Cayman party preview.

Huge excitement as Porsche reveals the new Cayman to potential customers. But why stress the advantages of mid-engines to an audience of 911 owners?

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No, not the Geneva Motorshow. Porsche really pushed the boat out on Monday night. A laser light show, smoke machines, a cocktail bar, DJ, unlimited champagne (we think, very nice anyway) endless hot and cold hors d’oeuvres. Not forgetting a display of three famous competition cars including the 1970 Le Mans winning 917K. All for a customer preview of the new Cayman at its Hatfield dealership.

After historic footage of oversteering racing 911s, and a long speech on the benefits of the mid-engine configuration, the covers slipped off to reveal the car itself.

It’s quite big. Only four centimetres longer than the old one – a centimetre lower and 30kgs lighter – but the volume of metal has increased substantially. The back is concave where it used to be quite dramatically scooped out. Gone is the delicacy of the finely sculpted rear haunches. It’s more of a man’s car this time. We look forward to getting a clear view.

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When we say Porsche played footage of oversteering racing 911s we really mean it. There weren’t just a few shots of wild Porkers it was almost continuous, including a few spins.

The speech, by a chap from head office, really laboured the point about mid-engines – all the weight within the axles, easier to change direction, etc, etc. Given we didn’t see any Caymans in the car park, didn’t he realise – or care – that probably half of the audience owned a 911, Porsche’s rear-engined performance flagship?

But bearing in mind 911 customers have proven hardily immune to insults – the engineers would have killed it off years ago – maybe emphasising the new car’s engine location isn’t such a foolhardy strategy. Especially considering the Cayman’s likely competition.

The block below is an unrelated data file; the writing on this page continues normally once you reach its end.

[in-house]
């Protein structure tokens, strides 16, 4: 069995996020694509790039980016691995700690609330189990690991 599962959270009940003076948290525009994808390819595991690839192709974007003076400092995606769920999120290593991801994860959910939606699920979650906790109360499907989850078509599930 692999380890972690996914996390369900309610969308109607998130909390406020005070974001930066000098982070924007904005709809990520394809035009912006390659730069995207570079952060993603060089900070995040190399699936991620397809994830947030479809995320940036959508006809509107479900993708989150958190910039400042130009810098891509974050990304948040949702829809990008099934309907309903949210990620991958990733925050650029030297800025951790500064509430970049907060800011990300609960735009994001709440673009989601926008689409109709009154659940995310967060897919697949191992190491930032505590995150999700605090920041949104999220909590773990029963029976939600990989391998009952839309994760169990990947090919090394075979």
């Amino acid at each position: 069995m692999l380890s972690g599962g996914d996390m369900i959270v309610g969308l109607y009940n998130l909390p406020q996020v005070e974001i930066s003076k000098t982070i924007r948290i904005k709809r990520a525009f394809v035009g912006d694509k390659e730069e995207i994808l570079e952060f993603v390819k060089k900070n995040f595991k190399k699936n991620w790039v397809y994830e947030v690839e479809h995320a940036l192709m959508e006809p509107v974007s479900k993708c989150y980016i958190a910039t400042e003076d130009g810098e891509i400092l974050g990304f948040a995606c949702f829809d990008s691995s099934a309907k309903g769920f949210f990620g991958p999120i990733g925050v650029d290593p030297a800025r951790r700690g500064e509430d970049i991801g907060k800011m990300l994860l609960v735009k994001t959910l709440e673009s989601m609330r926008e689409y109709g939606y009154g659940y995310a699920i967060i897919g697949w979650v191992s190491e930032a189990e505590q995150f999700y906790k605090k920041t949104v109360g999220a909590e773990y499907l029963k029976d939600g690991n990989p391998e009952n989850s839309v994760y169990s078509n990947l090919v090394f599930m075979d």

Porsche 917K - Kurzheck - winner of the 1970 Le Mans 24 Hours, the race that provided the backdrop to Steve McQueen's film Le Mans. Driven by Hans Herrmann and Richard Attwood. Powered by a 580bhp 4.5 litre V12. Kurzheck means short tail.

Porsche 917K – Kurzheck – winner of the 1970 Le Mans 24 Hours, the race that provided the backdrop to Steve McQueen’s film Le Mans. Driven by Hans Herrmann and Richard Attwood. Powered by a 580bhp 4.5 litre V12. Kurzheck means short tail.

Jaguar claims to stake out the land between the Boxster/ Cayman and 911 with its new F-TYPE. Meanwhile, Pistonheads’ Richard Aucock writes convincingly about how the F-TYPE is aimed at the 911. But is Porsche seizing the initiative somewhat by pitching the Cayman full tilt at Jaguar’s unmistakably front-engined two-seater?

The list price of the Cayman S might be £48,783 but spec it with typical options – sports exhaust, PDK, gismos, wheels, electric seats, SatNav – and it costs over £60,000.

That’s bang on F-TYPE money. The six cylinder convertible infamously starts at £58,500.

The big question now is, will the still-unannounced F-TYPE coupe cost more or less than its drop top sibling?

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In an inversion of usual practice Porsche’s Cayman coupe costs £3,400 more than the convertible Boxster.

If the F-TYPE coupe is cheaper than its stablemate then it suddenly looks much better value. Most of the essential Porsche options are standard fit on the Jaguar (convertible, anyway).

Now there’s only the weight to worry about. The F-TYPE so far weighs a hefty 247kg more than the Cayman.

Even if the tin top F-TYPE is more expensive than the drop top it’s likely to be lighter. But by how much?

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